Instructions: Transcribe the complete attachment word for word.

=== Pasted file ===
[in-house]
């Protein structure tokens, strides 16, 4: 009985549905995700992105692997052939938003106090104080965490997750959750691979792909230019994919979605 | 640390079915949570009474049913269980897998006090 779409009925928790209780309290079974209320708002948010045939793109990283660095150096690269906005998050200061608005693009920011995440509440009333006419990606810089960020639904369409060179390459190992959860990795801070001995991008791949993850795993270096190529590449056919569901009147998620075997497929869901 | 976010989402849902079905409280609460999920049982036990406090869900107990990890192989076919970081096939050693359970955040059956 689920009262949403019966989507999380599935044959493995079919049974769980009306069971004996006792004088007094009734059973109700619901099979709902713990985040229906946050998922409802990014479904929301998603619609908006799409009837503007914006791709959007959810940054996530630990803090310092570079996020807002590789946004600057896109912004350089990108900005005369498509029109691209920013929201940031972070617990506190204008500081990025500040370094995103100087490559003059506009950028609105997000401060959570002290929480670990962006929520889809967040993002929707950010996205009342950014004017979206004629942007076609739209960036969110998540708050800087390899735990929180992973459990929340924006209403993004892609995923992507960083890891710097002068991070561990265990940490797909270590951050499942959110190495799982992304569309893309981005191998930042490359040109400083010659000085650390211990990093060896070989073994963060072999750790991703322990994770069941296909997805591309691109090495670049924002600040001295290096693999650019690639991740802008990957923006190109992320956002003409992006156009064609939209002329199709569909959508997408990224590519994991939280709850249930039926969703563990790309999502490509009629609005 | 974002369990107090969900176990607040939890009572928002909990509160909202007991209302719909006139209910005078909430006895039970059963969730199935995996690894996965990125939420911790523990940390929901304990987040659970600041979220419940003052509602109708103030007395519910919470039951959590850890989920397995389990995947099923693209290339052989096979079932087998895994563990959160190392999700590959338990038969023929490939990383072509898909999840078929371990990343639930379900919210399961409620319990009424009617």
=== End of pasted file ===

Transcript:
[in-house]
């Protein structure tokens, strides 16, 4: 009985549905995700992105692997052939938003106090104080965490997750959750691979792909230019994919979605 | 640390079915949570009474049913269980897998006090 779409009925928790209780309290079974209320708002948010045939793109990283660095150096690269906005998050200061608005693009920011995440509440009333006419990606810089960020639904369409060179390459190992959860990795801070001995991008791949993850795993270096190529590449056919569901009147998620075997497929869901 | 976010989402849902079905409280609460999920049982036990406090869900107990990890192989076919970081096939050693359970955040059956 689920009262949403019966989507999380599935044959493995079919049974769980009306069971004996006792004088007094009734059973109700619901099979709902713990985040229906946050998922409802990014479904929301998603619609908006799409009837503007914006791709959007959810940054996530630990803090310092570079996020807002590789946004600057896109912004350089990108900005005369498509029109691209920013929201940031972070617990506190204008500081990025500040370094995103100087490559003059506009950028609105997000401060959570002290929480670990962006929520889809967040993002929707950010996205009342950014004017979206004629942007076609739209960036969110998540708050800087390899735990929180992973459990929340924006209403993004892609995923992507960083890891710097002068991070561990265990940490797909270590951050499942959110190495799982992304569309893309981005191998930042490359040109400083010659000085650390211990990093060896070989073994963060072999750790991703322990994770069941296909997805591309691109090495670049924002600040001295290096693999650019690639991740802008990957923006190109992320956002003409992006156009064609939209002329199709569909959508997408990224590519994991939280709850249930039926969703563990790309999502490509009629609005 | 974002369990107090969900176990607040939890009572928002909990509160909202007991209302719909006139209910005078909430006895039970059963969730199935995996690894996965990125939420911790523990940390929901304990987040659970600041979220419940003052509602109708103030007395519910919470039951959590850890989920397995389990995947099923693209290339052989096979079932087998895994563990959160190392999700590959338990038969023929490939990383072509898909999840078929371990990343639930379900919210399961409620319990009424009617």